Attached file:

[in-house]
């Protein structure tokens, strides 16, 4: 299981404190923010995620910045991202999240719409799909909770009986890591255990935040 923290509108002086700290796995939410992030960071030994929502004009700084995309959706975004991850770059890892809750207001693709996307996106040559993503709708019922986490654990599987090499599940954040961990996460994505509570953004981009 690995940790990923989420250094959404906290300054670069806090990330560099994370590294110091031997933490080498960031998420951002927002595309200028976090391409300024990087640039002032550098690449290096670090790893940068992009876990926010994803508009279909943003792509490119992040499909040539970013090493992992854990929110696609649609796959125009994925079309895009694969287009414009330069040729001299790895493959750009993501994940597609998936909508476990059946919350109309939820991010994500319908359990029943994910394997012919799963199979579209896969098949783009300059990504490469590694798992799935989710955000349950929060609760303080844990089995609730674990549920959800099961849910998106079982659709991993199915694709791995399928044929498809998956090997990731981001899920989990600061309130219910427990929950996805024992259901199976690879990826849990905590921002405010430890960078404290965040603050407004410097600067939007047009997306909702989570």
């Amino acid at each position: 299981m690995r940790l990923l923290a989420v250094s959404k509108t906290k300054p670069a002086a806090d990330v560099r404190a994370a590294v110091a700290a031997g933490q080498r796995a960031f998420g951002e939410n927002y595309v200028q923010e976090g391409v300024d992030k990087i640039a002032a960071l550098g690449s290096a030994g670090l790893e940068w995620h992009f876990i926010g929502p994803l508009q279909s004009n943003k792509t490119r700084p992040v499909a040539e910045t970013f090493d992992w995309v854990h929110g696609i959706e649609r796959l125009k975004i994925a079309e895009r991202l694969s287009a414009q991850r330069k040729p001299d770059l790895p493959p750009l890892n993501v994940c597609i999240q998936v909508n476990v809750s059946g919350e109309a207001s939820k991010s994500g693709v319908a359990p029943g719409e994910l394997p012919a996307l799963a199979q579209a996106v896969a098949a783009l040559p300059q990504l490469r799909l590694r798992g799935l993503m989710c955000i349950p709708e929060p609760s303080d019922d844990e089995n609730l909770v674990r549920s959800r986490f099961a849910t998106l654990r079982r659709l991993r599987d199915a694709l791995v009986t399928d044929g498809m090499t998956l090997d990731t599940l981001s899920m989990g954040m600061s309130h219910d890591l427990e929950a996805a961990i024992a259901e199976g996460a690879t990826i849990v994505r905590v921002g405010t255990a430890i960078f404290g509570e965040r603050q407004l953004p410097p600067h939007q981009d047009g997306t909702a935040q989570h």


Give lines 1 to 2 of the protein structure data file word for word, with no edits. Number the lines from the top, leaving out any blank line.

[in-house]
């Protein structure tokens, strides 16, 4: 299981404190923010995620910045991202999240719409799909909770009986890591255990935040 923290509108002086700290796995939410992030960071030994929502004009700084995309959706975004991850770059890892809750207001693709996307996106040559993503709708019922986490654990599987090499599940954040961990996460994505509570953004981009 690995940790990923989420250094959404906290300054670069806090990330560099994370590294110091031997933490080498960031998420951002927002595309200028976090391409300024990087640039002032550098690449290096670090790893940068992009876990926010994803508009279909943003792509490119992040499909040539970013090493992992854990929110696609649609796959125009994925079309895009694969287009414009330069040729001299790895493959750009993501994940597609998936909508476990059946919350109309939820991010994500319908359990029943994910394997012919799963199979579209896969098949783009300059990504490469590694798992799935989710955000349950929060609760303080844990089995609730674990549920959800099961849910998106079982659709991993199915694709791995399928044929498809998956090997990731981001899920989990600061309130219910427990929950996805024992259901199976690879990826849990905590921002405010430890960078404290965040603050407004410097600067939007047009997306909702989570």